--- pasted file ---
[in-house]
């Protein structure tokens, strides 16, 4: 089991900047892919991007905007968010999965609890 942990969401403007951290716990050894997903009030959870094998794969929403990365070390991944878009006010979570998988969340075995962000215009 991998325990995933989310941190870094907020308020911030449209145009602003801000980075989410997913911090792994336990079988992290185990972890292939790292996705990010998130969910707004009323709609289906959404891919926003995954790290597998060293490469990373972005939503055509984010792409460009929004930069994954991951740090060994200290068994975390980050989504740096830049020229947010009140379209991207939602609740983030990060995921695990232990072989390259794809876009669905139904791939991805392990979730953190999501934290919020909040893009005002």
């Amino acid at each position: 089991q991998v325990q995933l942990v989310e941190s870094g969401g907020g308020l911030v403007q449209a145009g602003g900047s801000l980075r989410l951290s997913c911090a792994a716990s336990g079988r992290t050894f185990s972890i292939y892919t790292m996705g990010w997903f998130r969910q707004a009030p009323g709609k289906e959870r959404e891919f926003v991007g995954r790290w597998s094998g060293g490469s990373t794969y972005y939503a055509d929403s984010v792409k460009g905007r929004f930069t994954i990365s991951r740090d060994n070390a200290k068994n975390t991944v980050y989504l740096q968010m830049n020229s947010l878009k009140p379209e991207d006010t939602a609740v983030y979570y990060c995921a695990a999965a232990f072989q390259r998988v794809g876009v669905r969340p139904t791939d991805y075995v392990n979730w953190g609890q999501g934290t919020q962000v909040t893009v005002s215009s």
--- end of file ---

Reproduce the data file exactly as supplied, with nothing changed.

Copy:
[in-house]
């Protein structure tokens, strides 16, 4: 089991900047892919991007905007968010999965609890 942990969401403007951290716990050894997903009030959870094998794969929403990365070390991944878009006010979570998988969340075995962000215009 991998325990995933989310941190870094907020308020911030449209145009602003801000980075989410997913911090792994336990079988992290185990972890292939790292996705990010998130969910707004009323709609289906959404891919926003995954790290597998060293490469990373972005939503055509984010792409460009929004930069994954991951740090060994200290068994975390980050989504740096830049020229947010009140379209991207939602609740983030990060995921695990232990072989390259794809876009669905139904791939991805392990979730953190999501934290919020909040893009005002």
């Amino acid at each position: 089991q991998v325990q995933l942990v989310e941190s870094g969401g907020g308020l911030v403007q449209a145009g602003g900047s801000l980075r989410l951290s997913c911090a792994a716990s336990g079988r992290t050894f185990s972890i292939y892919t790292m996705g990010w997903f998130r969910q707004a009030p009323g709609k289906e959870r959404e891919f926003v991007g995954r790290w597998s094998g060293g490469s990373t794969y972005y939503a055509d929403s984010v792409k460009g905007r929004f930069t994954i990365s991951r740090d060994n070390a200290k068994n975390t991944v980050y989504l740096q968010m830049n020229s947010l878009k009140p379209e991207d006010t939602a609740v983030y979570y990060c995921a695990a999965a232990f072989q390259r998988v794809g876009v669905r969340p139904t791939d991805y075995v392990n979730w953190g609890q999501g934290t919020q962000v909040t893009v005002s215009s």